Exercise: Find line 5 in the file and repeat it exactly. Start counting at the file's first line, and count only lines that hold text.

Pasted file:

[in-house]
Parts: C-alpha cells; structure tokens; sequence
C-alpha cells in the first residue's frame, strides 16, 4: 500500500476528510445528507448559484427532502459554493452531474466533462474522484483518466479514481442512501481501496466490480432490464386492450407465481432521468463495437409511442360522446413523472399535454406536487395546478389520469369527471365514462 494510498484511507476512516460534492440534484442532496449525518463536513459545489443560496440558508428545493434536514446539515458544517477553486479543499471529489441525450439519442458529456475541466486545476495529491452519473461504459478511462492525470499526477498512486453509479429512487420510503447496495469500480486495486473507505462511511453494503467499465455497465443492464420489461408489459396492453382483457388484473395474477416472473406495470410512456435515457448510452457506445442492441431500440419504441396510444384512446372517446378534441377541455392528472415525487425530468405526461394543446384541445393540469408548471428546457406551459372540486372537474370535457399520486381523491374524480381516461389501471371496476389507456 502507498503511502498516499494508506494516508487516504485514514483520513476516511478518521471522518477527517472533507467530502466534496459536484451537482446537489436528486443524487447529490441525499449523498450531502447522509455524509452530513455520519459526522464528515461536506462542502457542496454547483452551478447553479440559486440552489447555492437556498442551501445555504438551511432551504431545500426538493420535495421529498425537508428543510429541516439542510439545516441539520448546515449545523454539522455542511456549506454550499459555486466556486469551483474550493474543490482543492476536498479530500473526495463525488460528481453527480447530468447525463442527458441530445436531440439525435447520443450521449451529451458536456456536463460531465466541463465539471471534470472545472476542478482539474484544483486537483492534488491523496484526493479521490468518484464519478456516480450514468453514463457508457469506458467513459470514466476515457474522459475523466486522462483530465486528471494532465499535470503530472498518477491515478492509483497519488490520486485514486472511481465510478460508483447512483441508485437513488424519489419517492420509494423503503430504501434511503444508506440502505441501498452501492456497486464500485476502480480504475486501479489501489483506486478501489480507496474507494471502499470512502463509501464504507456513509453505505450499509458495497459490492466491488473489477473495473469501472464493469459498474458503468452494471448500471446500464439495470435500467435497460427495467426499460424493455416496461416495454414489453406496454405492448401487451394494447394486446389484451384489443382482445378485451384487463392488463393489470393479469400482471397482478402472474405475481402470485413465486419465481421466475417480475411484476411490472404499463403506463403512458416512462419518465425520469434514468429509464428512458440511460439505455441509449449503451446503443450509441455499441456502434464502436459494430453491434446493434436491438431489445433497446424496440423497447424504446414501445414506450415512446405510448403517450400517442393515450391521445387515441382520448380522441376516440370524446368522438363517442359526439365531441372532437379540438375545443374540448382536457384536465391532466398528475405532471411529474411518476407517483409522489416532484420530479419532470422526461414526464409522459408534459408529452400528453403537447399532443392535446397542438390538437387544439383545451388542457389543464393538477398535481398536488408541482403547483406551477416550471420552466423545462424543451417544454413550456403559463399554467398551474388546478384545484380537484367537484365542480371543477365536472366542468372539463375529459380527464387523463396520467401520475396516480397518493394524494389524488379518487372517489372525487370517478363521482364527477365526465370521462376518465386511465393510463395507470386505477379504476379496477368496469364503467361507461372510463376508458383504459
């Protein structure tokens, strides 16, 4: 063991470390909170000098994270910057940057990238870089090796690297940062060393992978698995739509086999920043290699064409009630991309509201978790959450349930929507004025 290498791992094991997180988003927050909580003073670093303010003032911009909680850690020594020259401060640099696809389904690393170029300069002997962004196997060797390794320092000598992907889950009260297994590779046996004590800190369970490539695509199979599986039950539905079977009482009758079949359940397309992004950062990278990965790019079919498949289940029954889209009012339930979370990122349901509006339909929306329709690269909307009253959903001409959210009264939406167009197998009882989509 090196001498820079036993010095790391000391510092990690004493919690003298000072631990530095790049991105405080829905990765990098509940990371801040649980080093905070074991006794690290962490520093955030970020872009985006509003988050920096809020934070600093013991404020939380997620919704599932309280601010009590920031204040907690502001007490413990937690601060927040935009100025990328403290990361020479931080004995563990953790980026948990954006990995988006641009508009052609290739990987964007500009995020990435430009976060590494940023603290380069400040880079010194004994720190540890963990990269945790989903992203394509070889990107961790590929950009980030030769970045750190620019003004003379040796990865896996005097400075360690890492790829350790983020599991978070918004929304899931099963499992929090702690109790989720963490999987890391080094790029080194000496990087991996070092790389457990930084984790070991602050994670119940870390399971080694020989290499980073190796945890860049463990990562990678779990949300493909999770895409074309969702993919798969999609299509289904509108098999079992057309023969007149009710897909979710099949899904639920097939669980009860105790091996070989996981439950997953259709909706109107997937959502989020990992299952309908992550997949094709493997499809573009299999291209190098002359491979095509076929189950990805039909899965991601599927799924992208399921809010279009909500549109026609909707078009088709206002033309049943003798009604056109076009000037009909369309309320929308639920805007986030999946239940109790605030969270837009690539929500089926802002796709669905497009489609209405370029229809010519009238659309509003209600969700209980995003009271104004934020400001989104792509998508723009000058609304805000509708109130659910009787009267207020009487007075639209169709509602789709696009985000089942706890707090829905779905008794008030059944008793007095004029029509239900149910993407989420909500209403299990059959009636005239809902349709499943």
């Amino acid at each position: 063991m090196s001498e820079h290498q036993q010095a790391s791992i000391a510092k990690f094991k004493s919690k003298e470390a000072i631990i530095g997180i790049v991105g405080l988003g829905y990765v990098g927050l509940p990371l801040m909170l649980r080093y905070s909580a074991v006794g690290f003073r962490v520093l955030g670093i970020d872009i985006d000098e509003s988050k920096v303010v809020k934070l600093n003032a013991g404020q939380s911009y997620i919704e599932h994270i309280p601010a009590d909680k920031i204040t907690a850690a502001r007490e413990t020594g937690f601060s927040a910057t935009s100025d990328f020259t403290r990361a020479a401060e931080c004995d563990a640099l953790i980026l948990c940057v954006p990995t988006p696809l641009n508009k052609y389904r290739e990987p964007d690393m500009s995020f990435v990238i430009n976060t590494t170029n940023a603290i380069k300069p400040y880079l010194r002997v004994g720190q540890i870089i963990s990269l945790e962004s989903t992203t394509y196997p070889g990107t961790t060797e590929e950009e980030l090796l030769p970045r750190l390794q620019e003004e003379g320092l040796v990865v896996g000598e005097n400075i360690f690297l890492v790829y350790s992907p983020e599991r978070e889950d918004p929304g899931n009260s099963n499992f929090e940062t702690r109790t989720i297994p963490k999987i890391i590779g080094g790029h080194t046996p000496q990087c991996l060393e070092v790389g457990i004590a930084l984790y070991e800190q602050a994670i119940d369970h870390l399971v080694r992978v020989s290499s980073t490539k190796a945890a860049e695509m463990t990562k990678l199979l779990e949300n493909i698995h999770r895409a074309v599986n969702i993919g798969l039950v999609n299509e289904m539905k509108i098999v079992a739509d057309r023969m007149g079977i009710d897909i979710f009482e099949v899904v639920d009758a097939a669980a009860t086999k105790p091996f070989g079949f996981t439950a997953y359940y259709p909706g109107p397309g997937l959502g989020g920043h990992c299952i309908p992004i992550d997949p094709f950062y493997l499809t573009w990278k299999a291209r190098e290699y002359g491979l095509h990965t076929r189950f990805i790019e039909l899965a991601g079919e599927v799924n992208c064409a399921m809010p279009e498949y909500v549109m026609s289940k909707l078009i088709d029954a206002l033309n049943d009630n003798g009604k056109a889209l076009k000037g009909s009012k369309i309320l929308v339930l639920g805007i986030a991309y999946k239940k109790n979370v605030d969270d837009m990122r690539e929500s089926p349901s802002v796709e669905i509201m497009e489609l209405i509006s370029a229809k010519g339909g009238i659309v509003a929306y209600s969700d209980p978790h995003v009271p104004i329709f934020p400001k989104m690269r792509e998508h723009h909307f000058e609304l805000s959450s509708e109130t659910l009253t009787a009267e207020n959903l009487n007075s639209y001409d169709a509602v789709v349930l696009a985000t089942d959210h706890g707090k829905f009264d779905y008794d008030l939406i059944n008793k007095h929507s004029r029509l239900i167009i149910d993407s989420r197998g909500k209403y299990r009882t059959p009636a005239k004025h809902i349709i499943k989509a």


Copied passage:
């Amino acid at each position: 063991m090196s001498e820079h290498q036993q010095a790391s791992i000391a510092k990690f094991k004493s919690k003298e470390a000072i631990i530095g997180i790049v991105g405080l988003g829905y990765v990098g927050l509940p990371l801040m909170l649980r080093y905070s909580a074991v006794g690290f003073r962490v520093l955030g670093i970020d872009i985006d000098e509003s988050k920096v303010v809020k934070l600093n003032a013991g404020q939380s911009y997620i919704e599932h994270i309280p601010a009590d909680k920031i204040t907690a850690a502001r007490e413990t020594g937690f601060s927040a910057t935009s100025d990328f020259t403290r990361a020479a401060e931080c004995d563990a640099l953790i980026l948990c940057v954006p990995t988006p696809l641009n508009k052609y389904r290739e990987p964007d690393m500009s995020f990435v990238i430009n976060t590494t170029n940023a603290i380069k300069p400040y880079l010194r002997v004994g720190q540890i870089i963990s990269l945790e962004s989903t992203t394509y196997p070889g990107t961790t060797e590929e950009e980030l090796l030769p970045r750190l390794q620019e003004e003379g320092l040796v990865v896996g000598e005097n400075i360690f690297l890492v790829y350790s992907p983020e599991r978070e889950d918004p929304g899931n009260s099963n499992f929090e940062t702690r109790t989720i297994p963490k999987i890391i590779g080094g790029h080194t046996p000496q990087c991996l060393e070092v790389g457990i004590a930084l984790y070991e800190q602050a994670i119940d369970h870390l399971v080694r992978v020989s290499s980073t490539k190796a945890a860049e695509m463990t990562k990678l199979l779990e949300n493909i698995h999770r895409a074309v599986n969702i993919g798969l039950v999609n299509e289904m539905k509108i098999v079992a739509d057309r023969m007149g079977i009710d897909i979710f009482e099949v899904v639920d009758a097939a669980a009860t086999k105790p091996f070989g079949f996981t439950a997953y359940y259709p909706g109107p397309g997937l959502g989020g920043h990992c299952i309908p992004i992550d997949p094709f950062y493997l499809t573009w990278k299999a291209r190098e290699y002359g491979l095509h990965t076929r189950f990805i790019e039909l899965a991601g079919e599927v799924n992208c064409a399921m809010p279009e498949y909500v549109m026609s289940k909707l078009i088709d029954a206002l033309n049943d009630n003798g009604k056109a889209l076009k000037g009909s009012k369309i309320l929308v339930l639920g805007i986030a991309y999946k239940k109790n979370v605030d969270d837009m990122r690539e929500s089926p349901s802002v796709e669905i509201m497009e489609l209405i509006s370029a229809k010519g339909g009238i659309v509003a929306y209600s969700d209980p978790h995003v009271p104004i329709f934020p400001k989104m690269r792509e998508h723009h909307f000058e609304l805000s959450s509708e109130t659910l009253t009787a009267e207020n959903l009487n007075s639209y001409d169709a509602v789709v349930l696009a985000t089942d959210h706890g707090k829905f009264d779905y008794d008030l939406i059944n008793k007095h929507s004029r029509l239900i167009i149910d993407s989420r197998g909500k209403y299990r009882t059959p009636a005239k004025h809902i349709i499943k989509a």